Most of us in the Bay Area file our tax returns like clockwork. Many of us get a refund after the tax deadline. Some of us find that we owe money to the Internal Revenue Service. When we owe a lot of money or we don't have the cash on hand, we may put off paying the IRS without discussing it with them. Fines and penalties begin to accrue and then, seemingly overnight, there is a huge tax debt.
In a previous post we reminded our California readers that June 30 was the deadline to file their Report of Foreign Bank and Financial Accounts, or FBAR, to the Internal Revenue Service. The report is required for anyone with more than $10,000 in a foreign or offshore account.
There are a number of unpleasant consequences which can occur when someone is behind on their taxes. Two issues can be involved: how much is owed and what entity is owed the taxes. As we have stated in previous posts, it is possible to achieve a compromise or workout with either the Internal Revenue Service or with the state of California.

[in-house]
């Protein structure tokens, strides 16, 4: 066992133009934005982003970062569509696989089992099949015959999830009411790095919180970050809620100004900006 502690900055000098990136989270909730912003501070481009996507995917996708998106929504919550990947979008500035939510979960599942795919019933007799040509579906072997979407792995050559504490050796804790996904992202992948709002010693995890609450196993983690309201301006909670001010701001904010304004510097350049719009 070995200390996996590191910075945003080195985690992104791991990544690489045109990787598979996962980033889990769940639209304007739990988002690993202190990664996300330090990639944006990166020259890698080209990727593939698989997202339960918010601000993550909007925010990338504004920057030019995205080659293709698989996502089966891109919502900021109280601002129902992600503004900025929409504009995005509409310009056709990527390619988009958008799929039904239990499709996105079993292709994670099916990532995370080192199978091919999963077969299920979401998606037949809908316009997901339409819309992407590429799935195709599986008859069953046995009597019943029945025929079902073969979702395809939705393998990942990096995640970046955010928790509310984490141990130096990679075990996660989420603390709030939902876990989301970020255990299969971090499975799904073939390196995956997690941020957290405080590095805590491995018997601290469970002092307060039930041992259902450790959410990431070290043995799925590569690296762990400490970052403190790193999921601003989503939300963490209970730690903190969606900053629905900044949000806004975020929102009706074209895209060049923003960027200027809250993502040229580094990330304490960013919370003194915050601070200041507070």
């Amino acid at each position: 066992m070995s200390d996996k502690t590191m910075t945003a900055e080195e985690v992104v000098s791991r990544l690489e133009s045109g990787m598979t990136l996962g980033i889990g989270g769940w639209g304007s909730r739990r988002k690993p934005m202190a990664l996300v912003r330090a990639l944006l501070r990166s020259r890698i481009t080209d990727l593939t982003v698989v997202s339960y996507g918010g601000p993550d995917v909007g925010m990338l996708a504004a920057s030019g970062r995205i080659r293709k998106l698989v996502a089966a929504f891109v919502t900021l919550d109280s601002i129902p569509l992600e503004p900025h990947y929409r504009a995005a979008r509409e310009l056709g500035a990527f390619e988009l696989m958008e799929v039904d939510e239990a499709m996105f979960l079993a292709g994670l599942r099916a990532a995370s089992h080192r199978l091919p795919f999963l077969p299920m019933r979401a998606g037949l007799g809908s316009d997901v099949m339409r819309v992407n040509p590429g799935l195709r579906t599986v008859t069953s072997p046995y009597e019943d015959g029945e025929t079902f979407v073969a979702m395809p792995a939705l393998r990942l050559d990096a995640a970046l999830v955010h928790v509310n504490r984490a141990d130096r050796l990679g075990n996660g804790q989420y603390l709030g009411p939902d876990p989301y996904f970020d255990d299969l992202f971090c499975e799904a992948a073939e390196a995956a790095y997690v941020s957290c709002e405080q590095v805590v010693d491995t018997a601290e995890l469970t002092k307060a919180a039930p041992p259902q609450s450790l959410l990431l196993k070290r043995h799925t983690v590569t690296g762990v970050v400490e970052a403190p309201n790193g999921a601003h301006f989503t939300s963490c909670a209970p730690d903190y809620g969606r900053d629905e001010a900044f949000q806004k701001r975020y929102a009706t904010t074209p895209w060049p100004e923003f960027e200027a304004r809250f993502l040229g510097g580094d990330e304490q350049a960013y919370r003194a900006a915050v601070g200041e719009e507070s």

It is difficult to imagine the frustration that must have been felt by a Sacramento couple as they tried to do something good, and were slapped on the hands for their efforts.
Perhaps if you pay $100 million for your house or estate in Silicon Valley, it doesn't matter to you if you overpaid. According to a real estate assessor, a Russian billionaire paid way too much for his California purchase. The real estate taxes for the property used to be about $300,000 per year but the new owner will pay nearly twice that according to estimates.